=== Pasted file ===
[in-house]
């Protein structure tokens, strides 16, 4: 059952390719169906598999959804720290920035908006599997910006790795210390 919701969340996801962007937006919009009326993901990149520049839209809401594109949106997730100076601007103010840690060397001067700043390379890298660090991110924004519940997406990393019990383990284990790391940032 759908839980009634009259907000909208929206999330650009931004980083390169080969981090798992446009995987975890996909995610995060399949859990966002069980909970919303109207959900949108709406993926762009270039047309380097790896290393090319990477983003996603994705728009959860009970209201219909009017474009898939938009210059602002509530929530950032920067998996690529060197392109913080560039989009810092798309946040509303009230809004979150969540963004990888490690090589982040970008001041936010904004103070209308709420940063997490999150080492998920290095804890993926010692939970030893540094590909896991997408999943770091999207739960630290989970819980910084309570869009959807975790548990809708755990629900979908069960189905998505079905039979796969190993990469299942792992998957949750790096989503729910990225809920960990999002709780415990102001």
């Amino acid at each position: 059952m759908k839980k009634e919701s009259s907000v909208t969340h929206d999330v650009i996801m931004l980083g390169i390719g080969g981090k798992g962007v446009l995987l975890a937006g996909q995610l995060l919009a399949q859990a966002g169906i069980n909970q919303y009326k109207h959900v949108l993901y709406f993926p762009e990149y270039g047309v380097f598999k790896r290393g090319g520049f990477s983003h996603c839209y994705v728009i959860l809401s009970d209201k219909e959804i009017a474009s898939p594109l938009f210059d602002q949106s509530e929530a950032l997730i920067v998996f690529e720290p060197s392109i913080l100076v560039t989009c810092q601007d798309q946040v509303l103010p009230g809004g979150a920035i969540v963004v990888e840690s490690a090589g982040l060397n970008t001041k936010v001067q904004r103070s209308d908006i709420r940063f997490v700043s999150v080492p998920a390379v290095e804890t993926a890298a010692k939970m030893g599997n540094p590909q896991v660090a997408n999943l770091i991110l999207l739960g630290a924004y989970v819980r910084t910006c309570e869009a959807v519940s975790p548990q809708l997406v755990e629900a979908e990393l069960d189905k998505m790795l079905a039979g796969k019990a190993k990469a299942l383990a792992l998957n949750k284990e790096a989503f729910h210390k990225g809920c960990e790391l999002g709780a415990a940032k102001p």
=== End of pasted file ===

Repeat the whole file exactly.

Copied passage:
[in-house]
């Protein structure tokens, strides 16, 4: 059952390719169906598999959804720290920035908006599997910006790795210390 919701969340996801962007937006919009009326993901990149520049839209809401594109949106997730100076601007103010840690060397001067700043390379890298660090991110924004519940997406990393019990383990284990790391940032 759908839980009634009259907000909208929206999330650009931004980083390169080969981090798992446009995987975890996909995610995060399949859990966002069980909970919303109207959900949108709406993926762009270039047309380097790896290393090319990477983003996603994705728009959860009970209201219909009017474009898939938009210059602002509530929530950032920067998996690529060197392109913080560039989009810092798309946040509303009230809004979150969540963004990888490690090589982040970008001041936010904004103070209308709420940063997490999150080492998920290095804890993926010692939970030893540094590909896991997408999943770091999207739960630290989970819980910084309570869009959807975790548990809708755990629900979908069960189905998505079905039979796969190993990469299942792992998957949750790096989503729910990225809920960990999002709780415990102001």
């Amino acid at each position: 059952m759908k839980k009634e919701s009259s907000v909208t969340h929206d999330v650009i996801m931004l980083g390169i390719g080969g981090k798992g962007v446009l995987l975890a937006g996909q995610l995060l919009a399949q859990a966002g169906i069980n909970q919303y009326k109207h959900v949108l993901y709406f993926p762009e990149y270039g047309v380097f598999k790896r290393g090319g520049f990477s983003h996603c839209y994705v728009i959860l809401s009970d209201k219909e959804i009017a474009s898939p594109l938009f210059d602002q949106s509530e929530a950032l997730i920067v998996f690529e720290p060197s392109i913080l100076v560039t989009c810092q601007d798309q946040v509303l103010p009230g809004g979150a920035i969540v963004v990888e840690s490690a090589g982040l060397n970008t001041k936010v001067q904004r103070s209308d908006i709420r940063f997490v700043s999150v080492p998920a390379v290095e804890t993926a890298a010692k939970m030893g599997n540094p590909q896991v660090a997408n999943l770091i991110l999207l739960g630290a924004y989970v819980r910084t910006c309570e869009a959807v519940s975790p548990q809708l997406v755990e629900a979908e990393l069960d189905k998505m790795l079905a039979g796969k019990a190993k990469a299942l383990a792992l998957n949750k284990e790096a989503f729910h210390k990225g809920c960990e790391l999002g709780a415990a940032k102001p």